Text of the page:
The largest pedophile court case in Cambodia’s history is set to begin Sept 23 at the Sihanoukville Municipal Court with 41-year-old Russian businessman Alexander Trofimov standing trial for allegedly sexually abusing 18 young girls.
Trofimov, executive director of the Koh Puos Investment Group, was sentenced in March to 13 years in prison by the Phnom Penh Municipal Court after being found guilty of debauchery—under the previous anti-human trafficking law—for sexually abusing a 14-year-old girl.
Arrested in October 2007, Trofimov was originally charged with sexually abusing 18 Sihanoukville girls. Recently, however, four of the alleged victims withdrew their complaints against the Russian, said Peng Maneth, an attorney with anti-pedophile NGO Action Pour Les Enfants.
Interior Ministry Anti-Human Trafficking Department Director Bith Kimhong said Monday that Trofimov is still charged with abusing 11 girls under the age of 15 and seven girls aged between 15 and 17.
Trofimov “bought and had sex with the children—the punishment is not light,” Bith Kimhong said, adding that the businessman could face between two and 15 years in prison for each offense if he is found guilty.
Sihanoukville Municipal Court Judge Taing Sunlay said Monday that six Cambodians—parents and relatives of the victims—will also stand trial for allegedly facilitating Trofimov’s abuse of the children.
“The parents and the relatives were the ones who sold them,” said Taing Sunlay, who will preside over today’s scheduled trial.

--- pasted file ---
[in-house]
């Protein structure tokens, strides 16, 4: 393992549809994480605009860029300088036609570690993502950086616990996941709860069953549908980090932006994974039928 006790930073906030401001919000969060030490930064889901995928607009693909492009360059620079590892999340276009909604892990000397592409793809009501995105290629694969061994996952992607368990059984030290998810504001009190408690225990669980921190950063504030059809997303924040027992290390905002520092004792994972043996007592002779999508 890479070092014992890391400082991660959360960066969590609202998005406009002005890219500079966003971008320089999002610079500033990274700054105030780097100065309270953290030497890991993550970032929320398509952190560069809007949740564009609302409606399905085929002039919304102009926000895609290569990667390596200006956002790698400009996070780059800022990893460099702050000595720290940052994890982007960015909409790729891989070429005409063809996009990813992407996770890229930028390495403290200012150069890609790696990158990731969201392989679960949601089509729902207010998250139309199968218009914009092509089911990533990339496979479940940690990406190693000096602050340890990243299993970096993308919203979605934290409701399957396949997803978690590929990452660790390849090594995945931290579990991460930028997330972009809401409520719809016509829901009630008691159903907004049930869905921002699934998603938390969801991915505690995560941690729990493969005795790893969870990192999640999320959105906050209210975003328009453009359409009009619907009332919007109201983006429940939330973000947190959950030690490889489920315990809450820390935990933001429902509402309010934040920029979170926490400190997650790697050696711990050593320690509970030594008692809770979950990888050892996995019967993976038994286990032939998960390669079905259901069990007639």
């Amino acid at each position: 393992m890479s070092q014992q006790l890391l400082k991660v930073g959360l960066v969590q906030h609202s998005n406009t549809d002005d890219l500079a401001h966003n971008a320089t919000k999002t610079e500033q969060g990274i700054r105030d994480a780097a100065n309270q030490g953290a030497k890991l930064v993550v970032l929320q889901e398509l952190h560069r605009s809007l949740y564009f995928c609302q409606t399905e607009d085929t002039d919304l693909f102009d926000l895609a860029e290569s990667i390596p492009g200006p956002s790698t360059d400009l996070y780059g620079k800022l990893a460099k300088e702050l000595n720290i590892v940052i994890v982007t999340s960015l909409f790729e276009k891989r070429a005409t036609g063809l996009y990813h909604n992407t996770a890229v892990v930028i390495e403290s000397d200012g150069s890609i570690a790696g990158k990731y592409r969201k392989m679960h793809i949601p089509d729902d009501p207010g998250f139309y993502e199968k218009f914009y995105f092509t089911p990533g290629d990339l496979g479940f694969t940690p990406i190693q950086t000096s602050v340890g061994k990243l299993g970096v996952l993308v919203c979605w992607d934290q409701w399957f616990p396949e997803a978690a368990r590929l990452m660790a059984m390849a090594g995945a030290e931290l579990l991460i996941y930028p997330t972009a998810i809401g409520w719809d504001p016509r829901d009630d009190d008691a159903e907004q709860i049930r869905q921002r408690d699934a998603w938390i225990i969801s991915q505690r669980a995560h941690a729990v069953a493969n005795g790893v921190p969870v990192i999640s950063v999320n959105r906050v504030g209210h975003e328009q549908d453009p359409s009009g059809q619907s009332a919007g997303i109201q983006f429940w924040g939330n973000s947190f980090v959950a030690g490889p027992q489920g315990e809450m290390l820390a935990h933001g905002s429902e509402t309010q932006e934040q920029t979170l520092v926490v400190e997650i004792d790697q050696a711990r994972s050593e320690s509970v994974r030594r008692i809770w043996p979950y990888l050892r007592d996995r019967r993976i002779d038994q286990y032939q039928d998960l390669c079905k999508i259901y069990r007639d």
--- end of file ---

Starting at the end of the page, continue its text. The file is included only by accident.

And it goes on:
Samleang Seila, country director for APLE, which assisted police with the investigation, said he is confident that Trofimov will be found guilty.
“The victims are very determined to testify against Trofimov,” he said by telephone Monday.
The Sihanoukville court has come under fire in recent months for its controversial decisions in several cases involving foreign pedophiles.
In July, then-US Ambassador Joseph Mussomeli criticized the court’s decision to suspend the prison sentence handed down to convicted 26-year-old Russian pedophile Nikita Belov. Belov was convicted for indecent acts against children and sentenced to three years in prison July 21, but presiding Judge In Manith suspended all but six months and 15 days of Belov’s sentence, resulting in his release two days later.
“We don’t have any concerns except for what we don’t know,” Samleang Seila said of the Trofimov case. “If it is done in a proper way and fair, I don’t think there will be any concerns.”
An official with anti-pedophile NGO International Justice Mission called Trofimov’s trial a “benchmark for the Cambodian judicial system” and noted that the world will be watching.
“This is a high profile international case, and hopefully the court will do what needs to be done,” the official said on condition of anonymity.
In its annual Trafficking in Persons study, the US State Department upgraded Cambodia’s status from “Tier Two Watch List” to “Tier Two” for its efforts in combating human trafficking and sexual abuse against children.
US Embassy spokesman John Johnson said Monday by telephone that the US is following the Trofimov trial.
“We’re keeping close tabs on the case,” he said, but declined to comment further.
Trofimov’s company secured a 99-year lease to develop property on Koh Pos island off the coast of Sihanoukville in September 2006 in order to construct a $300-million holiday resort.
Officials from the Russian Embassy could not be reached for comment Monday.